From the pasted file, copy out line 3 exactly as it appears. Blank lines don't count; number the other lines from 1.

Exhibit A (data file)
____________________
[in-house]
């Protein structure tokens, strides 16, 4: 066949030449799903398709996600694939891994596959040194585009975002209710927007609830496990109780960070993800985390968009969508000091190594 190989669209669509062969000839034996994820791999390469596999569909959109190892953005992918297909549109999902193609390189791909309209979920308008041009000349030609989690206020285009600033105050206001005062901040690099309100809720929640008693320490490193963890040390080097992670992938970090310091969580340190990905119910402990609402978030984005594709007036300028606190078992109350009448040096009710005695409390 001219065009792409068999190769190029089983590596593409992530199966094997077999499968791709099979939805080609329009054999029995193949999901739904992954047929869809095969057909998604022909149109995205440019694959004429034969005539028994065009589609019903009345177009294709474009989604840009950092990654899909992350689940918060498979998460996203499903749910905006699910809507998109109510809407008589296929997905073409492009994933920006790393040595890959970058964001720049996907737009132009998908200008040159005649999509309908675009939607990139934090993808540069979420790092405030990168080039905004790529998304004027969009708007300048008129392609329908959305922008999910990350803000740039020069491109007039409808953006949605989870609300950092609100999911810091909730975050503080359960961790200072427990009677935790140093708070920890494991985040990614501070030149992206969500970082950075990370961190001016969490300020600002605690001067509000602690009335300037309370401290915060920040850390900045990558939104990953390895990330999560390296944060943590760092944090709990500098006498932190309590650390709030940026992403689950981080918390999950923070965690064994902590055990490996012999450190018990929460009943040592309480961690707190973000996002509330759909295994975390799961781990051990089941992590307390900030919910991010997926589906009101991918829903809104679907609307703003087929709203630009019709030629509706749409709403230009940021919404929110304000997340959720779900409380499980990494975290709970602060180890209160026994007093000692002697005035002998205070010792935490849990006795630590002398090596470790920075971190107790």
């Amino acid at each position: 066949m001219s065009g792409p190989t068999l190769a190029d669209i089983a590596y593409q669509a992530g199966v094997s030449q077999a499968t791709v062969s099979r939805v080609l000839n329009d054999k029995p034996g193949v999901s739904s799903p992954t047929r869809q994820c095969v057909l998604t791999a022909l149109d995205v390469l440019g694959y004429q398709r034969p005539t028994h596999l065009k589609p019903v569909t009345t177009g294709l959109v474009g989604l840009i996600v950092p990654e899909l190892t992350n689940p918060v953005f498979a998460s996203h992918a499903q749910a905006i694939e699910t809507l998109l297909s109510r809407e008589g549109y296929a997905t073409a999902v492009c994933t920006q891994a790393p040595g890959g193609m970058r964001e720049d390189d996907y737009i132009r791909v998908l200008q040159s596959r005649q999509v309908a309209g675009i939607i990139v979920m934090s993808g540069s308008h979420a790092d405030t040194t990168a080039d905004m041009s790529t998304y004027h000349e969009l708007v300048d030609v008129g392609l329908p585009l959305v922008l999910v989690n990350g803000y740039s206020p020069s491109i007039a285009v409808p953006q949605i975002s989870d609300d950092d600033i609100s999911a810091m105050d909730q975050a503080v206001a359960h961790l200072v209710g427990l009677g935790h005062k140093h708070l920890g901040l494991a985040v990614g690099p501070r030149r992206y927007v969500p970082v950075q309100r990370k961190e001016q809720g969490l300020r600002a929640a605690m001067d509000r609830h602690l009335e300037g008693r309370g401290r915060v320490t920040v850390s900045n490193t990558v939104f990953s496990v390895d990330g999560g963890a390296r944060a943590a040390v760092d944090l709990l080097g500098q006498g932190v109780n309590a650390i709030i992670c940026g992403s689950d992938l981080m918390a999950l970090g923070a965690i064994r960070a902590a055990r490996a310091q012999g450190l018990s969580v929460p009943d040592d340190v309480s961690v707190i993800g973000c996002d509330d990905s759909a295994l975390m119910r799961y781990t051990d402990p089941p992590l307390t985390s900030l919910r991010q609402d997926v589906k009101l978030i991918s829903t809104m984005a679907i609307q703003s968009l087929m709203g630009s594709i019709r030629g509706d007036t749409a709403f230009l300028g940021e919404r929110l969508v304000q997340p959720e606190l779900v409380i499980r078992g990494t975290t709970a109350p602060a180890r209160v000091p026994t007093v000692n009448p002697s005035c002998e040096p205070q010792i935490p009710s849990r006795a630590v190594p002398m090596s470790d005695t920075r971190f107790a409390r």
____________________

């Amino acid at each position: 066949m001219s065009g792409p190989t068999l190769a190029d669209i089983a590596y593409q669509a992530g199966v094997s030449q077999a499968t791709v062969s099979r939805v080609l000839n329009d054999k029995p034996g193949v999901s739904s799903p992954t047929r869809q994820c095969v057909l998604t791999a022909l149109d995205v390469l440019g694959y004429q398709r034969p005539t028994h596999l065009k589609p019903v569909t009345t177009g294709l959109v474009g989604l840009i996600v950092p990654e899909l190892t992350n689940p918060v953005f498979a998460s996203h992918a499903q749910a905006i694939e699910t809507l998109l297909s109510r809407e008589g549109y296929a997905t073409a999902v492009c994933t920006q891994a790393p040595g890959g193609m970058r964001e720049d390189d996907y737009i132009r791909v998908l200008q040159s596959r005649q999509v309908a309209g675009i939607i990139v979920m934090s993808g540069s308008h979420a790092d405030t040194t990168a080039d905004m041009s790529t998304y004027h000349e969009l708007v300048d030609v008129g392609l329908p585009l959305v922008l999910v989690n990350g803000y740039s206020p020069s491109i007039a285009v409808p953006q949605i975002s989870d609300d950092d600033i609100s999911a810091m105050d909730q975050a503080v206001a359960h961790l200072v209710g427990l009677g935790h005062k140093h708070l920890g901040l494991a985040v990614g690099p501070r030149r992206y927007v969500p970082v950075q309100r990370k961190e001016q809720g969490l300020r600002a929640a605690m001067d509000r609830h602690l009335e300037g008693r309370g401290r915060v320490t920040v850390s900045n490193t990558v939104f990953s496990v390895d990330g999560g963890a390296r944060a943590a040390v760092d944090l709990l080097g500098q006498g932190v109780n309590a650390i709030i992670c940026g992403s689950d992938l981080m918390a999950l970090g923070a965690i064994r960070a902590a055990r490996a310091q012999g450190l018990s969580v929460p009943d040592d340190v309480s961690v707190i993800g973000c996002d509330d990905s759909a295994l975390m119910r799961y781990t051990d402990p089941p992590l307390t985390s900030l919910r991010q609402d997926v589906k009101l978030i991918s829903t809104m984005a679907i609307q703003s968009l087929m709203g630009s594709i019709r030629g509706d007036t749409a709403f230009l300028g940021e919404r929110l969508v304000q997340p959720e606190l779900v409380i499980r078992g990494t975290t709970a109350p602060a180890r209160v000091p026994t007093v000692n009448p002697s005035c002998e040096p205070q010792i935490p009710s849990r006795a630590v190594p002398m090596s470790d005695t920075r971190f107790a409390r």